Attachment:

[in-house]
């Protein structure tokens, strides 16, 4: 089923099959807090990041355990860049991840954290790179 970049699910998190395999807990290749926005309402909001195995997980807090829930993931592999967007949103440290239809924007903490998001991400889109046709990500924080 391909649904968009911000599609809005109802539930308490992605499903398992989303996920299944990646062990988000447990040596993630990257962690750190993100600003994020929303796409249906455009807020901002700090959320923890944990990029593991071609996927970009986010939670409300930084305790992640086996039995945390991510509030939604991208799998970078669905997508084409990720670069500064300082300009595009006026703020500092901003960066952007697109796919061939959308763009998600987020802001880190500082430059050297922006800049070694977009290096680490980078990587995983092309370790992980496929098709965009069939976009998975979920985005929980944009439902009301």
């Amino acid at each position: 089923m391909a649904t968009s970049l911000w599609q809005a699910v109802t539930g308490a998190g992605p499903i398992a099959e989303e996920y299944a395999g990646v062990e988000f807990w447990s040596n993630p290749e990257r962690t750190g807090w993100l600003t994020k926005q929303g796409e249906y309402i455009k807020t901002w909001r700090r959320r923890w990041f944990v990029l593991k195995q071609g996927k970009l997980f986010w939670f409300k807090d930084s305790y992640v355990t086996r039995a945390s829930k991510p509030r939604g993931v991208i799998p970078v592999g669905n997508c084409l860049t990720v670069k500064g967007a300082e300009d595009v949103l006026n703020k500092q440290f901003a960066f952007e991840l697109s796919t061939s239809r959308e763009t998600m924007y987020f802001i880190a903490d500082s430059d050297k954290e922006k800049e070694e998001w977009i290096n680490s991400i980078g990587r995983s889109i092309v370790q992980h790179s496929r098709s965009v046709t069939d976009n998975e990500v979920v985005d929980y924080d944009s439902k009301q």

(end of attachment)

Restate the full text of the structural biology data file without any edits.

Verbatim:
[in-house]
């Protein structure tokens, strides 16, 4: 089923099959807090990041355990860049991840954290790179 970049699910998190395999807990290749926005309402909001195995997980807090829930993931592999967007949103440290239809924007903490998001991400889109046709990500924080 391909649904968009911000599609809005109802539930308490992605499903398992989303996920299944990646062990988000447990040596993630990257962690750190993100600003994020929303796409249906455009807020901002700090959320923890944990990029593991071609996927970009986010939670409300930084305790992640086996039995945390991510509030939604991208799998970078669905997508084409990720670069500064300082300009595009006026703020500092901003960066952007697109796919061939959308763009998600987020802001880190500082430059050297922006800049070694977009290096680490980078990587995983092309370790992980496929098709965009069939976009998975979920985005929980944009439902009301």
């Amino acid at each position: 089923m391909a649904t968009s970049l911000w599609q809005a699910v109802t539930g308490a998190g992605p499903i398992a099959e989303e996920y299944a395999g990646v062990e988000f807990w447990s040596n993630p290749e990257r962690t750190g807090w993100l600003t994020k926005q929303g796409e249906y309402i455009k807020t901002w909001r700090r959320r923890w990041f944990v990029l593991k195995q071609g996927k970009l997980f986010w939670f409300k807090d930084s305790y992640v355990t086996r039995a945390s829930k991510p509030r939604g993931v991208i799998p970078v592999g669905n997508c084409l860049t990720v670069k500064g967007a300082e300009d595009v949103l006026n703020k500092q440290f901003a960066f952007e991840l697109s796919t061939s239809r959308e763009t998600m924007y987020f802001i880190a903490d500082s430059d050297k954290e922006k800049e070694e998001w977009i290096n680490s991400i980078g990587r995983s889109i092309v370790q992980h790179s496929r098709s965009v046709t069939d976009n998975e990500v979920v985005d929980y924080d944009s439902k009301q």